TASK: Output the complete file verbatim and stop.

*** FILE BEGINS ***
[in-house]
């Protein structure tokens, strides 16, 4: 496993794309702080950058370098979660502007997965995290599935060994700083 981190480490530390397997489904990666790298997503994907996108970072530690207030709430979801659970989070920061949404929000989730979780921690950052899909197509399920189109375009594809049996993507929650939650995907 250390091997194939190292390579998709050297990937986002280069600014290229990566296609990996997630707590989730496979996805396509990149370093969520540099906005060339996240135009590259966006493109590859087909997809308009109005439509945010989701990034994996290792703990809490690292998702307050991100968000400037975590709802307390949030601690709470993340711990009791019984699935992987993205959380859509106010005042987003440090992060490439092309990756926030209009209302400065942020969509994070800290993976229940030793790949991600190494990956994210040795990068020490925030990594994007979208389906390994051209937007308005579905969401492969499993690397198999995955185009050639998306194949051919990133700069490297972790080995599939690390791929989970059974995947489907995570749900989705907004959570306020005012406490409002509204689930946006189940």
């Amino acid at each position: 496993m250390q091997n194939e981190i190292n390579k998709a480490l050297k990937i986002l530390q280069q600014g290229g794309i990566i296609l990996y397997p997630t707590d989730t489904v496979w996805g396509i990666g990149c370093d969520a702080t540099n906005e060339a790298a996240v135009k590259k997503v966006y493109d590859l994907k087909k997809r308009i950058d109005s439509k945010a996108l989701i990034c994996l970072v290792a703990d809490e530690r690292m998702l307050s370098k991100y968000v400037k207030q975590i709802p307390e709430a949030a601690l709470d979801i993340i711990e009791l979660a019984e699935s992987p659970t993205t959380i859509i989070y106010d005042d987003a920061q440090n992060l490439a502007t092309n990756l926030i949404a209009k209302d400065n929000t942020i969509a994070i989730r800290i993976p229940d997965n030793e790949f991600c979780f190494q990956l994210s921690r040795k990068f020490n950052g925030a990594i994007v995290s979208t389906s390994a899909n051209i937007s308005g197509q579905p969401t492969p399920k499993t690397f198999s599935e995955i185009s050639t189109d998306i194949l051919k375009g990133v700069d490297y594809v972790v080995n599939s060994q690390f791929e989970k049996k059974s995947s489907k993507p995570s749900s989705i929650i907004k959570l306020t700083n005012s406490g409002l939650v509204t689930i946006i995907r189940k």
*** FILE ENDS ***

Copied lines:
[in-house]
């Protein structure tokens, strides 16, 4: 496993794309702080950058370098979660502007997965995290599935060994700083 981190480490530390397997489904990666790298997503994907996108970072530690207030709430979801659970989070920061949404929000989730979780921690950052899909197509399920189109375009594809049996993507929650939650995907 250390091997194939190292390579998709050297990937986002280069600014290229990566296609990996997630707590989730496979996805396509990149370093969520540099906005060339996240135009590259966006493109590859087909997809308009109005439509945010989701990034994996290792703990809490690292998702307050991100968000400037975590709802307390949030601690709470993340711990009791019984699935992987993205959380859509106010005042987003440090992060490439092309990756926030209009209302400065942020969509994070800290993976229940030793790949991600190494990956994210040795990068020490925030990594994007979208389906390994051209937007308005579905969401492969499993690397198999995955185009050639998306194949051919990133700069490297972790080995599939690390791929989970059974995947489907995570749900989705907004959570306020005012406490409002509204689930946006189940």
């Amino acid at each position: 496993m250390q091997n194939e981190i190292n390579k998709a480490l050297k990937i986002l530390q280069q600014g290229g794309i990566i296609l990996y397997p997630t707590d989730t489904v496979w996805g396509i990666g990149c370093d969520a702080t540099n906005e060339a790298a996240v135009k590259k997503v966006y493109d590859l994907k087909k997809r308009i950058d109005s439509k945010a996108l989701i990034c994996l970072v290792a703990d809490e530690r690292m998702l307050s370098k991100y968000v400037k207030q975590i709802p307390e709430a949030a601690l709470d979801i993340i711990e009791l979660a019984e699935s992987p659970t993205t959380i859509i989070y106010d005042d987003a920061q440090n992060l490439a502007t092309n990756l926030i949404a209009k209302d400065n929000t942020i969509a994070i989730r800290i993976p229940d997965n030793e790949f991600c979780f190494q990956l994210s921690r040795k990068f020490n950052g925030a990594i994007v995290s979208t389906s390994a899909n051209i937007s308005g197509q579905p969401t492969p399920k499993t690397f198999s599935e995955i185009s050639t189109d998306i194949l051919k375009g990133v700069d490297y594809v972790v080995n599939s060994q690390f791929e989970k049996k059974s995947s489907k993507p995570s749900s989705i929650i907004k959570l306020t700083n005012s406490g409002l939650v509204t689930i946006i995907r189940k």